Certain symbols and shapes recur in ritual clothing from Vulcan well beyond what we know about the three main sacred symbols. These include triangles, gemstones, and unique attire never seen outside of sacred Vulcan rituals.
At the end of Star Trek: The Search for Spock, most of the robes worn in this scene are mostly either unmarked or decorated with an equilateral triangle, with some subtle exceptions. In TNG, Vulcan clothing often includes large gemstones, sometimes with the sacred letters that represent any or all of the letters for Malat, Rata, Tafar, and Tapan.
5 Fictional Boobage
Oh, so we're calling ourselves "woke" because men can wear skirts and women can be in charge of security? Then what's with all those padded bras, complete with seamless cups, that are required in every woman's costume?
Sorry to break your hearts fellas, especially you, Riker, but almost all of that cleavage was fake. This is nothing new, the practice had been going on since The Original Series. That is, until Captain Janeway showed up. Local Hollywood legend has it that Kate Mulgrew famously ripped her padded bra out of her uniform and threw it on the producer's desk, flat-out refusing to wear it. You go, girl!
4 Klingon Fashion
As their alliances changed, so did their clothing. The details of Klingon attire shifted dramatically between The Original Series and The Next Generation. That clunky gold Klingon Baldric was so overwhelming it drew your eye and obscured any other details.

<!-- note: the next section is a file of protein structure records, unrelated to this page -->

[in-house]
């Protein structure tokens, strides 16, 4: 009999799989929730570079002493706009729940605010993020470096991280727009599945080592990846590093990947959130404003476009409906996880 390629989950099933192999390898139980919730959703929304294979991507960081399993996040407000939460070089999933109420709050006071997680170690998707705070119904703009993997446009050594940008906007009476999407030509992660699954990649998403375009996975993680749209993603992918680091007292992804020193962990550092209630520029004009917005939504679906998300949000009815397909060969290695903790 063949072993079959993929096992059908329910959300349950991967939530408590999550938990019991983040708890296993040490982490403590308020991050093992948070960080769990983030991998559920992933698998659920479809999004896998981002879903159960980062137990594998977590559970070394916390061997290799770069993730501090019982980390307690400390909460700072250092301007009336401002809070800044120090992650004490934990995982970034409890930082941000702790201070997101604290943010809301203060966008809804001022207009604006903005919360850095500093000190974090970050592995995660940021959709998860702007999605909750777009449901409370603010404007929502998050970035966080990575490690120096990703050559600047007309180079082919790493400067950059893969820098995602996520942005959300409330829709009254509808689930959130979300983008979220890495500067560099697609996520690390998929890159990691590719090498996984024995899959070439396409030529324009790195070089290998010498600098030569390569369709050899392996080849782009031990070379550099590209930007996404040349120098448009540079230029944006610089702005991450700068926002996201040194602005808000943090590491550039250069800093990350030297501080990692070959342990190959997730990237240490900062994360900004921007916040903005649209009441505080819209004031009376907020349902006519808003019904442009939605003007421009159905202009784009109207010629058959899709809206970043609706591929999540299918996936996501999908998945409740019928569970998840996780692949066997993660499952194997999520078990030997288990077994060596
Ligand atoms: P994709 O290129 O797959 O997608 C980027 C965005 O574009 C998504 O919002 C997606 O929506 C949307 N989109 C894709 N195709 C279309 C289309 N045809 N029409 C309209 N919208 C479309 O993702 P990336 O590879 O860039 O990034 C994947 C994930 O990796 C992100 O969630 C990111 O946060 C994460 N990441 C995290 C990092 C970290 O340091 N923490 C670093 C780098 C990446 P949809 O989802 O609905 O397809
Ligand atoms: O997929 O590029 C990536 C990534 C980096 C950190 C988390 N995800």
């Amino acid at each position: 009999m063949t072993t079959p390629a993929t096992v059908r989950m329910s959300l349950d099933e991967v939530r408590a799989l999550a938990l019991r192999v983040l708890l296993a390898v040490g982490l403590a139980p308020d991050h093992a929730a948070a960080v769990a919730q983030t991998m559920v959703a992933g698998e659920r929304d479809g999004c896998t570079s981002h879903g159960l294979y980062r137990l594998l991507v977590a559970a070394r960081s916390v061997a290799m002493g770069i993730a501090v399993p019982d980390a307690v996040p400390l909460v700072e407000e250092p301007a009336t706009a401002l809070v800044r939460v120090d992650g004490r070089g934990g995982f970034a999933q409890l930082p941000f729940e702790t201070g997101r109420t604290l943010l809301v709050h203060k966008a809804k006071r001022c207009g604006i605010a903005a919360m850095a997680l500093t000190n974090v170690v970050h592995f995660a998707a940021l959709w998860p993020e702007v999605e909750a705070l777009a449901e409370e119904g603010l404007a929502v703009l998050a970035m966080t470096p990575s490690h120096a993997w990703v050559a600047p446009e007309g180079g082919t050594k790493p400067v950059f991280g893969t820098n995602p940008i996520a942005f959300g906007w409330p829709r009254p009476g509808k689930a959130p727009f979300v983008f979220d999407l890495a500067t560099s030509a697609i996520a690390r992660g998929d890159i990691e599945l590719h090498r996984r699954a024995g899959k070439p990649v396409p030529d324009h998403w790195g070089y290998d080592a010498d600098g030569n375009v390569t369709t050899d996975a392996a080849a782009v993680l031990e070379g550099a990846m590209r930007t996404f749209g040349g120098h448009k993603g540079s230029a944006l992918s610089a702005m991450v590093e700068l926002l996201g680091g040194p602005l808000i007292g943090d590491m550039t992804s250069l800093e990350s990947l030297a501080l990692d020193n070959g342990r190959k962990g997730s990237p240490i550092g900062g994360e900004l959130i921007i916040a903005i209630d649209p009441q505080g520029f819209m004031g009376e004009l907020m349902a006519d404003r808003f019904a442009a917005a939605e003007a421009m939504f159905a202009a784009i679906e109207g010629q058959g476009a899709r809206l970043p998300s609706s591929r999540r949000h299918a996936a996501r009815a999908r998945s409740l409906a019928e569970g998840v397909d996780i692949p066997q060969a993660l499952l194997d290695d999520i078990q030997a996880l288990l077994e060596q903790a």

Apparently, even actor Michael Dorn wasn't fond of the original design, as a Klingon might want something more rustic, and the costuming department agreed with him. By Season 2, in a change you probably missed, the Baldric was made out of a series of bicycle chains to make it look more Klingon and less Federation.
3 Smoking Accessories
This is more about the accessories for costumes, which can be as important as the costumes themselves. In a move that seems to contradict how modern and politically correct TNG was trying tobe, take note of how often we see someone smoking.
Whoopi Goldberg's recurring character, Guinan, was often seen smoking a cigarette. Data as Sherlock Holmes, or sometimes not as Sherlock Holmes, smoked the iconic pipe. Once you notice this, it's impossible to forget, and you'll be surprised at how often it happens.
2 The Combadges
It's more than a convenient way for Starfleet to find you. The badge each character wears has a specific design and meaning, and it's an essential part of your uniform. You know that stuff just got real when someone removed a combadge, making it a convenient plot device on top of everything else.
Somewhere between TOS and later episodes of TNG, there was a small design change. The combadges of later Star Trek shows, like TNG and Deep Space 9, have a more pronounced Starfleet "V" shape with a circle in the background, as opposed to the square design used on Star Trek: Voyager and later episodes of Deep Space 9.
1 Geordi's Visor
When Geordi Laforge is first examined by Doctor Crusher, they are discussing remedies for the constant pain he's in because of his visor. You had no idea since LaVaar Burton is a talented actor, but he really was in a lot of pain because of that thing.
It was an essential part of his costume, too, so there were few alternatives. When it was replaced by a heavier one that required actual screws, things got even worse. We know that actors are often coached to use discomfort or pain to their advantage, but this is too on the nose, or maybe we should say, on the head.